It's easy for modern kids to seemingly live their lives on screen.
Playing video games, watching TV, texting friends, liking Instagram and
Facebook posts, researching homework assignments online--screen time quickly adds up.
The American Academy of Pediatrics (AAP) estimates children spend an average
of seven hours a day on what it calls "entertainment media,"
such as video games and TV, and most of that is consumed via computers,
tablets and smartphones. Add in time spent on computers or tablets during
school, and that's a lot of screen time.
“While hours spent looking at screens may be a by-product of our
tech-savvy, fast-paced world, parents should still strive for balance
when it comes to their children and their screen use,” says
Sandra Mathur, DO, a board-certified pediatrician at
St. Jude Heritage Medical Group in Diamond Bar. "Research has shown that excessive screen time can
affect children in many ways, such as a higher risk of obesity, sleeping
and eating problems, and difficulty learning.” A new study produced
by the USC Eye Institute with the National Institutes of Health found
that cases of childhood myopia, or nearsightedness, have doubled over
the past 50 years, and the researchers suspect too much screen time is
a major factor. And UCLA researchers found that children had more difficulty
reading other people's emotions the more time they spent on screens.
So screen time does have a major effect on a child's life.
If you want to get a handle on your child's screen time, here are some
tips from Dr. Mathur:
Develop guidelines for your kids. The AAP has recommended that children older than 2 spend no more than
two hours a day looking at screens; children younger than that shouldn't
have any screen time at all. “Talk with your children and set reasonable
limits that everyone can agree on," says Dr. Mathur. “For instance,
no playing on screens until after homework and dinner, or only for an
hour a day. Write down the rules and post them in your house so everyone
is aware of them."
Make screen-free zones, or areas of the home that are off-limits for electronic devices. These
areas could include bedrooms or the dining table.
Be a role model. "It sends a mixed message if you are telling your child to log off
their iPad while you are busy surfing the web on your smartphone,"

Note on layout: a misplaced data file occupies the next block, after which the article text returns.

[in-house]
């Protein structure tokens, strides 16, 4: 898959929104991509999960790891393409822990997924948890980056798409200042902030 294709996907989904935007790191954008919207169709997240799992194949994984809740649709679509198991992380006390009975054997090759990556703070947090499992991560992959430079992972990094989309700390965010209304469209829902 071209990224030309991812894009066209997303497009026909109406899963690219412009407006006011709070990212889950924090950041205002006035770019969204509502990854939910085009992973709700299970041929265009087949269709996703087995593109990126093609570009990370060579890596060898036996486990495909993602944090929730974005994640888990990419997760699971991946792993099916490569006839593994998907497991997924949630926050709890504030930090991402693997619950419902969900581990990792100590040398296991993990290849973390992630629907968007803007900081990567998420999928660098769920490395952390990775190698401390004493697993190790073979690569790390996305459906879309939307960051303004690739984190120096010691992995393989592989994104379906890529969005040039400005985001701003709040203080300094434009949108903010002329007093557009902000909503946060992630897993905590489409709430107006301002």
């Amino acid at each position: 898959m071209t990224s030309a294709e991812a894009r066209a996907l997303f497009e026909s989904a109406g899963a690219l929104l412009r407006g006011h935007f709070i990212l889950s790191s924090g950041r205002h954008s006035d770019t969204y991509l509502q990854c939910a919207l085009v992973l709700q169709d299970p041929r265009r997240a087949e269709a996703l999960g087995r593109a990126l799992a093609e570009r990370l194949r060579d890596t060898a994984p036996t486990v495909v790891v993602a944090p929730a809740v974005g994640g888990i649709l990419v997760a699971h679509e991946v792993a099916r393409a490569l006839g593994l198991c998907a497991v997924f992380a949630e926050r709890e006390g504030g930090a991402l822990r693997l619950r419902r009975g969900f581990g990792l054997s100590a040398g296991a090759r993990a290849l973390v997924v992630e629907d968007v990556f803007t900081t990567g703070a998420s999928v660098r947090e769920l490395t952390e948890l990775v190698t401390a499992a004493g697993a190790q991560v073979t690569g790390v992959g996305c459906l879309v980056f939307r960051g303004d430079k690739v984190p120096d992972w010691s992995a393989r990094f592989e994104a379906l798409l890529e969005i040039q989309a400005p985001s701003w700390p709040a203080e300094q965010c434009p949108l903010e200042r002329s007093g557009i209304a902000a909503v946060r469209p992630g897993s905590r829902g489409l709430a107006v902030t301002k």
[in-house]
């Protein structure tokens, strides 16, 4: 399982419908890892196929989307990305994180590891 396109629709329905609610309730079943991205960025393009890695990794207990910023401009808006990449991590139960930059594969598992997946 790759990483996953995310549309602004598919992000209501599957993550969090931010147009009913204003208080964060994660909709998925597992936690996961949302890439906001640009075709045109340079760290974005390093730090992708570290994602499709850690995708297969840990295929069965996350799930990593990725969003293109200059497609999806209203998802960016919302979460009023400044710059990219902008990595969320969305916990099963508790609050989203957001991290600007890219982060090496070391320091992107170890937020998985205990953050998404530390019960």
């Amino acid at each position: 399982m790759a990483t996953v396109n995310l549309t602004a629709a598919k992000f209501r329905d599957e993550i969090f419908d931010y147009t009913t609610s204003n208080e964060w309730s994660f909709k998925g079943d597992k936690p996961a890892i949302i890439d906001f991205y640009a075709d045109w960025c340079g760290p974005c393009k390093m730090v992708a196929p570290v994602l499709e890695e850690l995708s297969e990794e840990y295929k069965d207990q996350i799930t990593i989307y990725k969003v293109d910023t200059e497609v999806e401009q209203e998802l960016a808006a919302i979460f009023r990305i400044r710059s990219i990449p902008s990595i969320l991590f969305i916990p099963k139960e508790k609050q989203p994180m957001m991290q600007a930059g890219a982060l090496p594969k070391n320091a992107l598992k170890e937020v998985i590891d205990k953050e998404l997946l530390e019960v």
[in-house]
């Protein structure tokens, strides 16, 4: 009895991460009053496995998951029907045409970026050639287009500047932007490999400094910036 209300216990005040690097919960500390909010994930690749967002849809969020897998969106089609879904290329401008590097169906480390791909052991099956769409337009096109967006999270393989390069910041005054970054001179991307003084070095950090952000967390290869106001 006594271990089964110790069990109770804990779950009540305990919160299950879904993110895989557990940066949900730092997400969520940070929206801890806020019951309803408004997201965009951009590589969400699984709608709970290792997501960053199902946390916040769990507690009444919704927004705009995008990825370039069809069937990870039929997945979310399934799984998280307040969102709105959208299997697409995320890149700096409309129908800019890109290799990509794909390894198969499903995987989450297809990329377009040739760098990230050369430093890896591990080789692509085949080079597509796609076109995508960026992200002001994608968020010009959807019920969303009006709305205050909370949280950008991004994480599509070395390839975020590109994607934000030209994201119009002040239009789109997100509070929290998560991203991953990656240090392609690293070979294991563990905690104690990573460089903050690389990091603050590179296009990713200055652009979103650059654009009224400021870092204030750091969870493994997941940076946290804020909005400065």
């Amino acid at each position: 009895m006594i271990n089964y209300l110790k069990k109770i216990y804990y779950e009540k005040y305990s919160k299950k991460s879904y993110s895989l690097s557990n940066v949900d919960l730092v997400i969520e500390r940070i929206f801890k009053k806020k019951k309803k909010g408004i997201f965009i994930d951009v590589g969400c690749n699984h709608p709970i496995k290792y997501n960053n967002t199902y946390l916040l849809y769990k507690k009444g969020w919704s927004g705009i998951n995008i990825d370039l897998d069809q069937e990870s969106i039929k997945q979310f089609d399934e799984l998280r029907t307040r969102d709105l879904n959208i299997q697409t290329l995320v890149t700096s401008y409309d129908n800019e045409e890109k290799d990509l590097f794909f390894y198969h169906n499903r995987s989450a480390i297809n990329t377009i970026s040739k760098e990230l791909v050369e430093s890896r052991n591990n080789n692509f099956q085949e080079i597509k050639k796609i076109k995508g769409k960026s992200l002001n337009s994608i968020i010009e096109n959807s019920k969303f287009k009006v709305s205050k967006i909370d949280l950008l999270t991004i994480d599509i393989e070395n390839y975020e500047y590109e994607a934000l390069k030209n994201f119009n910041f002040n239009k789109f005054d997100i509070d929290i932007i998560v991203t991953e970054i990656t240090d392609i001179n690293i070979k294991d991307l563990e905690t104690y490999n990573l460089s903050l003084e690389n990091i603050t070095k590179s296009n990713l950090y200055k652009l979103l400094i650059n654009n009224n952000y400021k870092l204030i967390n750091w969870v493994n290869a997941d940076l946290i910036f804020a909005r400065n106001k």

says Dr. Mathur. "Take a look at your own screen time and cut back
when necessary, and take advantage of the times you and your child are
both offline for some valuable face-to-face interaction."
Offer alternative activities. Encourage kids to go out and play when the weather is nice. Indoors, there
should be plenty of books, puzzles, board games and other non-digital
entertainment options they can choose from.
Try a family-wide screen-free week. Limit screen time to necessary work and school tasks only, and plan family
activities to fill the free time. Schools are known to host these screen-free
weeks as well; if your school doesn't offer it, see if you can coordinate one.
Don't neglect quality over quantity. Content matters, so don't just look at how much time your child spends
on screens, but what they are doing. For instance, it's not really
beneficial to your child if they only have an hour of screen time each
day, but spend it playing video games that are too violent for your preferences
as a parent. Keep computers and tablets in public areas of the home and
tell your children you may be checking their Internet browser history,
their social media pages and texts. Research the TV programs they watch
and the video games they play to keep an eye out for inappropriate subject
matter. One way to do that--watch the shows or play the games with your
kid. It will give you firsthand knowledge of the content and the opportunity
to discuss it with your child.
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